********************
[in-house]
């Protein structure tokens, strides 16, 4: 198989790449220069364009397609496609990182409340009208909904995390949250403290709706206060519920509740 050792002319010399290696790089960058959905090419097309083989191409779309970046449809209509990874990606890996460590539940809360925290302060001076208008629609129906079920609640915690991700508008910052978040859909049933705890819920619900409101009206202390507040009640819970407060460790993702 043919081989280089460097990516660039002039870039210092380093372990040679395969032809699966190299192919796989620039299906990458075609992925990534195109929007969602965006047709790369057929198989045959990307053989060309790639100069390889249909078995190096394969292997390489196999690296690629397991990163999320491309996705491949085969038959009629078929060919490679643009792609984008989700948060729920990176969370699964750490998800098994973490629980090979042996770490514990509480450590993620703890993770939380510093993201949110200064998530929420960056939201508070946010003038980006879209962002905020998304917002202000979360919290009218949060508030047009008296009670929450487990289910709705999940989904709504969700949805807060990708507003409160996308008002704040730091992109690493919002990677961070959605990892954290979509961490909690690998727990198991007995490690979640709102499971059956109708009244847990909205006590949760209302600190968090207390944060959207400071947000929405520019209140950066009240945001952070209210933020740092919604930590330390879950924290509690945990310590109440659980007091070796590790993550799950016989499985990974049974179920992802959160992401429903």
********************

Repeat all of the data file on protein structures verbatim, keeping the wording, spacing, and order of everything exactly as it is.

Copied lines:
[in-house]
């Protein structure tokens, strides 16, 4: 198989790449220069364009397609496609990182409340009208909904995390949250403290709706206060519920509740 050792002319010399290696790089960058959905090419097309083989191409779309970046449809209509990874990606890996460590539940809360925290302060001076208008629609129906079920609640915690991700508008910052978040859909049933705890819920619900409101009206202390507040009640819970407060460790993702 043919081989280089460097990516660039002039870039210092380093372990040679395969032809699966190299192919796989620039299906990458075609992925990534195109929007969602965006047709790369057929198989045959990307053989060309790639100069390889249909078995190096394969292997390489196999690296690629397991990163999320491309996705491949085969038959009629078929060919490679643009792609984008989700948060729920990176969370699964750490998800098994973490629980090979042996770490514990509480450590993620703890993770939380510093993201949110200064998530929420960056939201508070946010003038980006879209962002905020998304917002202000979360919290009218949060508030047009008296009670929450487990289910709705999940989904709504969700949805807060990708507003409160996308008002704040730091992109690493919002990677961070959605990892954290979509961490909690690998727990198991007995490690979640709102499971059956109708009244847990909205006590949760209302600190968090207390944060959207400071947000929405520019209140950066009240945001952070209210933020740092919604930590330390879950924290509690945990310590109440659980007091070796590790993550799950016989499985990974049974179920992802959160992401429903």